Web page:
Lori Gottlieb is the author of “Maybe You Should Talk to Someone.” She also writes the Atlantic’s “Dear Therapist” column.
If you had asked me what I thought of online therapy sessions before the coronavirus pandemic, I would have said, trying my best not to sound dismissive, “Well, I’m sure they can be helpful in certain ways — but I wouldn’t call them therapy.”
What I meant was that online therapy seemed to go against the core of what I do as a therapist, which is to be present, literally and figuratively, with my patients. It’s not just the words people say or even the visual cues that therapists notice in person — the foot that shakes, the quivering lower lip, the eyes narrowing in anger. Beyond hearing and seeing, there’s the energy in the room, the being together in a shared space with no distractions, the mutual carrying of silences in the few feet between therapist and patient — all of which contribute to the patient’s experience of “feeling felt.” You lose that ineffable dimension when you aren’t sharing the same physical space, which is why a colleague once said that screen-to-screen is like “doing therapy with a condom on.”
But then came covid-19, and with shelter-at-home orders in place, I had no choice but to do remote sessions. I was glad I’d still be able to help to my patients, but I was skeptical that these sessions could go beyond crisis management. I signed up for a HIPAA- or Health Insurance Portability and Accountability Act-compliant platform for therapists, and when I saw the “virtual waiting room” feature, I laughed at the attempt to mirror the real experience. What are they going to have next? I thought. A “hand offering tissues” icon?
As I expected, the first day of sessions was nothing like being in the office. In search of privacy, people were talking to me from closets and cars, laundry rooms and bathrooms. In training, therapists are taught to “meet patients where they are,” but now the phrase took on new meaning. I heard kids arguing about screen time; watched cats jump over patients’ keyboards; saw spouses popping their heads in to ask a question and tried to tune out roommates talking loudly on their own calls in the background. It was the opposite of the sanctuary of the therapy room.
But by the end of the day, instead of feeling distanced from my patients, I was surprised to find that I felt closer to them. Online therapy, it turns out, provides a sense of intimacy I hadn’t anticipated.
Maybe it has to do with a leveling that takes place when we see inside each other’s homes. A typical therapist’s office, no matter how welcoming we try to make it, is still a professional space: couch, therapist chair, diplomas or abstract art on the walls, therapy-related books on the shelf and the conspicuous absence of anything that might reveal a clinician’s personal life. But to me, it seemed almost silly to try to curate a spot like this in what was clearly my bedroom. Even putting a blank wall behind me felt disingenuous, a way of pretending that I wasn’t sitting in my home just like everyone else.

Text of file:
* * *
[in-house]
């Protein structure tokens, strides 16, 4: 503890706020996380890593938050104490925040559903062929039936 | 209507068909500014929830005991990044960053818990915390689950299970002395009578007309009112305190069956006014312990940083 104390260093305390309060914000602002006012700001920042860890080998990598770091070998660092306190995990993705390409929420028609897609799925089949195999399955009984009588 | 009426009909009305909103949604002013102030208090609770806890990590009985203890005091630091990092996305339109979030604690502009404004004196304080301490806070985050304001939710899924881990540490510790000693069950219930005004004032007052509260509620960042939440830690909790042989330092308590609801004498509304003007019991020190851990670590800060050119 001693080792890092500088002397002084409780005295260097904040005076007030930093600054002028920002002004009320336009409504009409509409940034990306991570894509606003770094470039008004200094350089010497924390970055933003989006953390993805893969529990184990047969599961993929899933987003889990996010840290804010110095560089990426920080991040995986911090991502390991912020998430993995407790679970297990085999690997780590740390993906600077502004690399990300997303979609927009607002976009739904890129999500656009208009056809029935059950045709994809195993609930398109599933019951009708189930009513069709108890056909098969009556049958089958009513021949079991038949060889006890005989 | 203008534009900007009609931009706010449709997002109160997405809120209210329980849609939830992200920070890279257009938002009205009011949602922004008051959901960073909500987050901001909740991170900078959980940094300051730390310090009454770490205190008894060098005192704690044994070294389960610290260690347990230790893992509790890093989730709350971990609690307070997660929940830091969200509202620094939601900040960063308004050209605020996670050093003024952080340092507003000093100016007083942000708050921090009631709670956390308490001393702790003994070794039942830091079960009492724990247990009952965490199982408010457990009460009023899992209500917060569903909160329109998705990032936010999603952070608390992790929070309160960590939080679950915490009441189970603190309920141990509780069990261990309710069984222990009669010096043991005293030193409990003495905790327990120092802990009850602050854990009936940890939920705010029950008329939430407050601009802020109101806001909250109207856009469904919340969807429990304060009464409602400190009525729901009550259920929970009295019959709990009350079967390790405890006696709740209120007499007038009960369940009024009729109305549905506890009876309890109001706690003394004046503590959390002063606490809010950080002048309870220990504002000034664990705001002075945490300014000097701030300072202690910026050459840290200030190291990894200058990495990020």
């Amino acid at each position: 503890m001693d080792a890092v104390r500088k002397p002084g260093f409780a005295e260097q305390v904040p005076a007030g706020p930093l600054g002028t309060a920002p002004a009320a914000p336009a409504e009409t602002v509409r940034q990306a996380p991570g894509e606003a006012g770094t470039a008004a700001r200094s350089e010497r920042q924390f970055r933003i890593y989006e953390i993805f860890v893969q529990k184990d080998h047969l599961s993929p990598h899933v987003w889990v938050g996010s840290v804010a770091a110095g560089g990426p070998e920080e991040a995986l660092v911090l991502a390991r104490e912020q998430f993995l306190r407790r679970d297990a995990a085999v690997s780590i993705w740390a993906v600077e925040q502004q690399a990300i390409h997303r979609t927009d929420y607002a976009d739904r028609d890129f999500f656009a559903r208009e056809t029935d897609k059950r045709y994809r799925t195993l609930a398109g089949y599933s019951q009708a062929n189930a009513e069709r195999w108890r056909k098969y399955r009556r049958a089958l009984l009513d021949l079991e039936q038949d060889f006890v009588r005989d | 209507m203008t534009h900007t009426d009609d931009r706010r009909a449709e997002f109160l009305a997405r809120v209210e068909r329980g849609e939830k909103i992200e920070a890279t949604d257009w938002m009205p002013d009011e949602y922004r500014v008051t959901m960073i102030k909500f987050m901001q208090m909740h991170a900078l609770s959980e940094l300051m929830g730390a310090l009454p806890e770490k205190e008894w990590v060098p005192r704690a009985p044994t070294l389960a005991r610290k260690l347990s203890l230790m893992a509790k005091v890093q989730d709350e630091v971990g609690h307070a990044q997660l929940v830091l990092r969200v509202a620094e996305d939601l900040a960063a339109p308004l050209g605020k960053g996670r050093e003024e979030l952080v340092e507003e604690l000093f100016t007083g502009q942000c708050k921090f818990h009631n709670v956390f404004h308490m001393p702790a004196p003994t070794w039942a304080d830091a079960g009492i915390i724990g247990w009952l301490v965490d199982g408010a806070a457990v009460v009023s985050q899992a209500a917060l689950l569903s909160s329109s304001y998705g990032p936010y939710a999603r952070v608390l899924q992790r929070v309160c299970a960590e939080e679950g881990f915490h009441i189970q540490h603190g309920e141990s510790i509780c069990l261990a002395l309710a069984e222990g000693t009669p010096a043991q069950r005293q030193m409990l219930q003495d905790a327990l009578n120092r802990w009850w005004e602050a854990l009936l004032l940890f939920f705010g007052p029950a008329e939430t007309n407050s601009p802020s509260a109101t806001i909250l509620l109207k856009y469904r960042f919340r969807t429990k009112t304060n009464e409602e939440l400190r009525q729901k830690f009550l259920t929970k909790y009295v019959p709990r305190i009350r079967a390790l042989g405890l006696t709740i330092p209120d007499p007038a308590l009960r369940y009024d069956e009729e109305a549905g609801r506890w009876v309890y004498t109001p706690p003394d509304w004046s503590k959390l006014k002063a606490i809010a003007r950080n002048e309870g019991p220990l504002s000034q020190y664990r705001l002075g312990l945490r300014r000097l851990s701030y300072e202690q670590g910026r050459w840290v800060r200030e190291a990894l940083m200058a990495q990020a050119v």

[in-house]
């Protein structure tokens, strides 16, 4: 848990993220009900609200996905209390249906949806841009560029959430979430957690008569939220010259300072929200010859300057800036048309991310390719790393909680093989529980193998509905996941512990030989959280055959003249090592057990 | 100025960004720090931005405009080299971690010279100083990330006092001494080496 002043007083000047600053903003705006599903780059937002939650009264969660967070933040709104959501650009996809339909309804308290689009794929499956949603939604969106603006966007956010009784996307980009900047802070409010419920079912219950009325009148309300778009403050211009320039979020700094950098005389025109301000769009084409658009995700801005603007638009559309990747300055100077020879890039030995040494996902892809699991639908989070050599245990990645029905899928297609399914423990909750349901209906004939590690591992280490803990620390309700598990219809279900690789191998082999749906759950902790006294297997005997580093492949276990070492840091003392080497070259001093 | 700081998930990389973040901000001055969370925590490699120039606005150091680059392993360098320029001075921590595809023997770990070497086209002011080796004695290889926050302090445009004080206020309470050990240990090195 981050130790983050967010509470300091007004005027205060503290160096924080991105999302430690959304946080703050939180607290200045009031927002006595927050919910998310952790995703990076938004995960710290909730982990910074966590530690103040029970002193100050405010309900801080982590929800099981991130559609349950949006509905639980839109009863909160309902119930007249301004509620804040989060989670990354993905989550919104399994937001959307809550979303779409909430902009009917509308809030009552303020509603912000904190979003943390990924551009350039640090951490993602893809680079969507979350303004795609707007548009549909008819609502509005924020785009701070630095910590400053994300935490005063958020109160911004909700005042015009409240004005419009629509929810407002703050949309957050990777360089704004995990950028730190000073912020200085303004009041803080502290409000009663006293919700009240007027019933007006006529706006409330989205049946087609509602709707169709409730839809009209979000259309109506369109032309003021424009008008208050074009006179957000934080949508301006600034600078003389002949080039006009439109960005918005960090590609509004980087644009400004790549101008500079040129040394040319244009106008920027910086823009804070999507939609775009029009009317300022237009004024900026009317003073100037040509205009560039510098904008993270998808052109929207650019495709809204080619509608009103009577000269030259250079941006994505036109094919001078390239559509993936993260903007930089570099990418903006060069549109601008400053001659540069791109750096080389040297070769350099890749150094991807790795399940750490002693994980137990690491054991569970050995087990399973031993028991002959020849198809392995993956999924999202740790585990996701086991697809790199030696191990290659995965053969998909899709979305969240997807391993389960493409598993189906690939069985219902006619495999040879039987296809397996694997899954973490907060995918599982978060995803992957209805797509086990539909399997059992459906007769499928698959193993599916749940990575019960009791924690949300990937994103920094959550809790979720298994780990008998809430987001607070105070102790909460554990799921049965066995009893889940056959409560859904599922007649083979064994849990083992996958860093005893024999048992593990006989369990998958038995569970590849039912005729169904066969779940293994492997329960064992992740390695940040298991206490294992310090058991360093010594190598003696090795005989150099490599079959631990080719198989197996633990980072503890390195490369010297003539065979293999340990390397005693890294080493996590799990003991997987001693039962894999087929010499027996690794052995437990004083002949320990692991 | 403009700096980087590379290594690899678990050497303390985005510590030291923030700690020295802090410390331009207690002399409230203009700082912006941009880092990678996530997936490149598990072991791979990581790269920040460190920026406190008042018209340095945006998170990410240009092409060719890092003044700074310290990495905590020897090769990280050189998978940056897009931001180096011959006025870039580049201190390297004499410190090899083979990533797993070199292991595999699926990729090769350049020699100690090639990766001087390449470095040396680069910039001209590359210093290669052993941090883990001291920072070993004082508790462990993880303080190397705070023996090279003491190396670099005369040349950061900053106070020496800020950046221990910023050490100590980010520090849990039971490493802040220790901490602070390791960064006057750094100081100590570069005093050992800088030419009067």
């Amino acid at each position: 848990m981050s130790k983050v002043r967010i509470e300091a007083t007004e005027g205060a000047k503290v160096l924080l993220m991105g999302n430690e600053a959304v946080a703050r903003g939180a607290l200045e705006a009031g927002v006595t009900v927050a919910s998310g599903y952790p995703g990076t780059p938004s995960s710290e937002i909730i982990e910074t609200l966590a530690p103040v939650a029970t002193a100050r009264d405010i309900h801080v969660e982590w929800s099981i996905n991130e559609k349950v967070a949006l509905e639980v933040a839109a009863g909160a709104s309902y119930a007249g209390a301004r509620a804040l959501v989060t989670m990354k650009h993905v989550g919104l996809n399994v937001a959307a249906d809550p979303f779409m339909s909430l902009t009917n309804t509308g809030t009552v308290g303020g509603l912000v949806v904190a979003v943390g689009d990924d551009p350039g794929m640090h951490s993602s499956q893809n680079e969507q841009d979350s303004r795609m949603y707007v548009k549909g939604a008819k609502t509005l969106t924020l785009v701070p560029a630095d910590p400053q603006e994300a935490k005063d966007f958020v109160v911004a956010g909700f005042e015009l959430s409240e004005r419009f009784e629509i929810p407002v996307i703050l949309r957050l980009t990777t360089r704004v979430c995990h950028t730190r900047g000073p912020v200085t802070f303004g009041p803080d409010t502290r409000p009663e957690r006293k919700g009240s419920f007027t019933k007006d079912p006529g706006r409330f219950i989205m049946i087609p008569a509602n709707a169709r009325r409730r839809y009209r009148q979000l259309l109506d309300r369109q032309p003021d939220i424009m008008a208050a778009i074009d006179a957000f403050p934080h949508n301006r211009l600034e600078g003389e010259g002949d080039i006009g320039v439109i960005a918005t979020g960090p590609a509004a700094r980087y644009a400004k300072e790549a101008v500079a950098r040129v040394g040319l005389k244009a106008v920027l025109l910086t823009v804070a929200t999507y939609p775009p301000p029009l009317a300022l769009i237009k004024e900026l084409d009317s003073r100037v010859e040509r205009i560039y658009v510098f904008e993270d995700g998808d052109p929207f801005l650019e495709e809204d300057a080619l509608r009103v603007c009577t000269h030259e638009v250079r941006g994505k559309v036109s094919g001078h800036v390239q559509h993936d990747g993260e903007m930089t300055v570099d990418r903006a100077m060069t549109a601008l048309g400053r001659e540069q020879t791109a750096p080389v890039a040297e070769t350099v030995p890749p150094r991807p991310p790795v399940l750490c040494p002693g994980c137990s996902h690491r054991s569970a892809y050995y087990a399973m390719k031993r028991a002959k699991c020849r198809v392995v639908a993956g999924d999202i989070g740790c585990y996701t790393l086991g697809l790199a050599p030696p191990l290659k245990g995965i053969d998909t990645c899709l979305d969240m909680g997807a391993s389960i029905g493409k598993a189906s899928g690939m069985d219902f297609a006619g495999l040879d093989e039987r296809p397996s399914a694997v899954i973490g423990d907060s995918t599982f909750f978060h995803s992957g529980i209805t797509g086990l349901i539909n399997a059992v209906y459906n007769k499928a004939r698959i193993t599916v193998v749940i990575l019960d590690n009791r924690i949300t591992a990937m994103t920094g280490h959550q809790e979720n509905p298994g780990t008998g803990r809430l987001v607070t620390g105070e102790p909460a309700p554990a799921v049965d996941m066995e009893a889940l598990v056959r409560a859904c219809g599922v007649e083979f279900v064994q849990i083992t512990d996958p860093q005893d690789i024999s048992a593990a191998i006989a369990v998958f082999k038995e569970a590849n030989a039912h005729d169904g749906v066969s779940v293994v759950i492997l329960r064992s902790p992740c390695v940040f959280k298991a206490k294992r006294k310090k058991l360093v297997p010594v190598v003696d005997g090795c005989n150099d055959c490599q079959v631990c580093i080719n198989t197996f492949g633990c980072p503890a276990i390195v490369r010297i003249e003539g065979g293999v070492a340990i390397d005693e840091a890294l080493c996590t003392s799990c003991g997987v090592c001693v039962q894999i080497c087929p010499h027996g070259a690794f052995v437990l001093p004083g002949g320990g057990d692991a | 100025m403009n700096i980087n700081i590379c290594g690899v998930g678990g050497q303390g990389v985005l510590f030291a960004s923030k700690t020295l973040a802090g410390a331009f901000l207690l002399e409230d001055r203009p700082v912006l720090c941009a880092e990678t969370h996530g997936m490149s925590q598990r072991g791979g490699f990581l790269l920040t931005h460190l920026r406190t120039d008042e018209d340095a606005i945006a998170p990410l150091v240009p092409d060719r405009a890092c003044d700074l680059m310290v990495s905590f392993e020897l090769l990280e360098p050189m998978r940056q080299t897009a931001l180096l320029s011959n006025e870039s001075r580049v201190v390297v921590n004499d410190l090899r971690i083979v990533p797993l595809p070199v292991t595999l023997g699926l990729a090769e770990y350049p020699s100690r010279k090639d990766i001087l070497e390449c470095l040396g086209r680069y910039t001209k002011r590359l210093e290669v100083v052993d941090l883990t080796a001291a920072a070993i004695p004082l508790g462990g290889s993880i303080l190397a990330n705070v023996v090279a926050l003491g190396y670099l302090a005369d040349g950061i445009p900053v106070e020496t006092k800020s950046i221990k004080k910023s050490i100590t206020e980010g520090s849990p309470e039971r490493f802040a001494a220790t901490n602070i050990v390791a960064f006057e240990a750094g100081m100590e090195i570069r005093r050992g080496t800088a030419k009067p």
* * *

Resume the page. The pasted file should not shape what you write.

Soon I traded my pressed work blouses for oversized sweaters and comfortable T-shirts. I didn’t try to cover when the washing machine beeped, the neighbor’s dog barked or my son yelled, “Mom, are you done? It’s lunchtime!” I felt freer with my patients, and they seemed to be freer with me, going places we hadn’t ventured before. Letting go might be easier while wrapped in a cozy blanket on your old armchair, sipping tea from your favorite mug. We therapists try to make our offices feel like safe spaces, but the safest space might actually be the one our patients have created for themselves: their turf, not ours.
There’s also the serendipity that happens in a different setting. One man who conducted his sessions from his toilet seat shared that being there reminded him of his childhood, when he would escape to the bathroom to avoid hearing his parents fight. He said he retreats there now when he senses his wife is angry as a way to avoid talking to her about it, something I may never have learned had he not been hiding in the bathroom for our sessions.
Another patient was sitting in her car outside her house when a bird landed on her hood, prompting her to tell me about the harrowing death of her pet parrot. In another patient’s apartment, I noticed a cello in the background and learned that my patient played daily but had never mentioned it in my office. Recently, I’ve watched patients interact with a child, partner or sibling I’ve heard about for months or years but had never seen, and an aspect of that relationship was newly revealed.
Machines of course, have their limitations. More than once I’ve been unsure if a pause in the conversation has meant that the screen froze, or if we were sharing a meaningful silence. When we emerge from the coronavirus, I’ll go back to in-person sessions. But I’m grateful for these remote sessions because they’ve been both an illuminator and an equalizer, breaking down the facades we all construct and highlighting our shared humanity. And in that sense, maybe I’d call them therapy after all.